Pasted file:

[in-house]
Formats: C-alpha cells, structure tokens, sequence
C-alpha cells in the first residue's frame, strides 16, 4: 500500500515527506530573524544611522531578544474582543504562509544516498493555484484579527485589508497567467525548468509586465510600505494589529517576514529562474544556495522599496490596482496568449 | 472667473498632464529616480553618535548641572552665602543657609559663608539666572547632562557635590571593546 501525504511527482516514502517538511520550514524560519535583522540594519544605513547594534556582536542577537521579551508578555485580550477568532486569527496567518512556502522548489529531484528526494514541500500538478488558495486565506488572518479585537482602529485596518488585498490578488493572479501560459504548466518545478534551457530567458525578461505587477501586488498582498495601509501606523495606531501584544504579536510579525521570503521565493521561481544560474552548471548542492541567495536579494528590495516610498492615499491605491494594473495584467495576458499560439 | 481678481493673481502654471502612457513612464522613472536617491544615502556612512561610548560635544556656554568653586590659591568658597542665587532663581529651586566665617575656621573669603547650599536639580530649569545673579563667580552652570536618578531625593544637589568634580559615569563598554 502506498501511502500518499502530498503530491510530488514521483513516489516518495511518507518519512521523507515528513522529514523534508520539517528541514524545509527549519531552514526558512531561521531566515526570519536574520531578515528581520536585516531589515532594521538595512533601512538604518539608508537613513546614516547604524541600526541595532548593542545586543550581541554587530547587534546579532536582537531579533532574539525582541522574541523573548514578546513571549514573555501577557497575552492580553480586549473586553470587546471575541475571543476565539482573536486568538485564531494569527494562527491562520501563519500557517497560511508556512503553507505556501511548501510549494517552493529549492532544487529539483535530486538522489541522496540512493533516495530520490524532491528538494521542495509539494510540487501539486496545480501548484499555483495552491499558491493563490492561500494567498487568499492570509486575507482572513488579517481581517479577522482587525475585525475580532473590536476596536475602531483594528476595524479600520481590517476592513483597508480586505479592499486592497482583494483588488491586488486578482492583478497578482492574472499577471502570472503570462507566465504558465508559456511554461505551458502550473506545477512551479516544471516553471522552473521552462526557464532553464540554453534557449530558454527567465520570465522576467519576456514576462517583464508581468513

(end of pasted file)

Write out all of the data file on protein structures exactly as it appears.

[in-house]
Formats: C-alpha cells, structure tokens, sequence
C-alpha cells in the first residue's frame, strides 16, 4: 500500500515527506530573524544611522531578544474582543504562509544516498493555484484579527485589508497567467525548468509586465510600505494589529517576514529562474544556495522599496490596482496568449 | 472667473498632464529616480553618535548641572552665602543657609559663608539666572547632562557635590571593546 501525504511527482516514502517538511520550514524560519535583522540594519544605513547594534556582536542577537521579551508578555485580550477568532486569527496567518512556502522548489529531484528526494514541500500538478488558495486565506488572518479585537482602529485596518488585498490578488493572479501560459504548466518545478534551457530567458525578461505587477501586488498582498495601509501606523495606531501584544504579536510579525521570503521565493521561481544560474552548471548542492541567495536579494528590495516610498492615499491605491494594473495584467495576458499560439 | 481678481493673481502654471502612457513612464522613472536617491544615502556612512561610548560635544556656554568653586590659591568658597542665587532663581529651586566665617575656621573669603547650599536639580530649569545673579563667580552652570536618578531625593544637589568634580559615569563598554 502506498501511502500518499502530498503530491510530488514521483513516489516518495511518507518519512521523507515528513522529514523534508520539517528541514524545509527549519531552514526558512531561521531566515526570519536574520531578515528581520536585516531589515532594521538595512533601512538604518539608508537613513546614516547604524541600526541595532548593542545586543550581541554587530547587534546579532536582537531579533532574539525582541522574541523573548514578546513571549514573555501577557497575552492580553480586549473586553470587546471575541475571543476565539482573536486568538485564531494569527494562527491562520501563519500557517497560511508556512503553507505556501511548501510549494517552493529549492532544487529539483535530486538522489541522496540512493533516495530520490524532491528538494521542495509539494510540487501539486496545480501548484499555483495552491499558491493563490492561500494567498487568499492570509486575507482572513488579517481581517479577522482587525475585525475580532473590536476596536475602531483594528476595524479600520481590517476592513483597508480586505479592499486592497482583494483588488491586488486578482492583478497578482492574472499577471502570472503570462507566465504558465508559456511554461505551458502550473506545477512551479516544471516553471522552473521552462526557464532553464540554453534557449530558454527567465520570465522576467519576456514576462517583464508581468513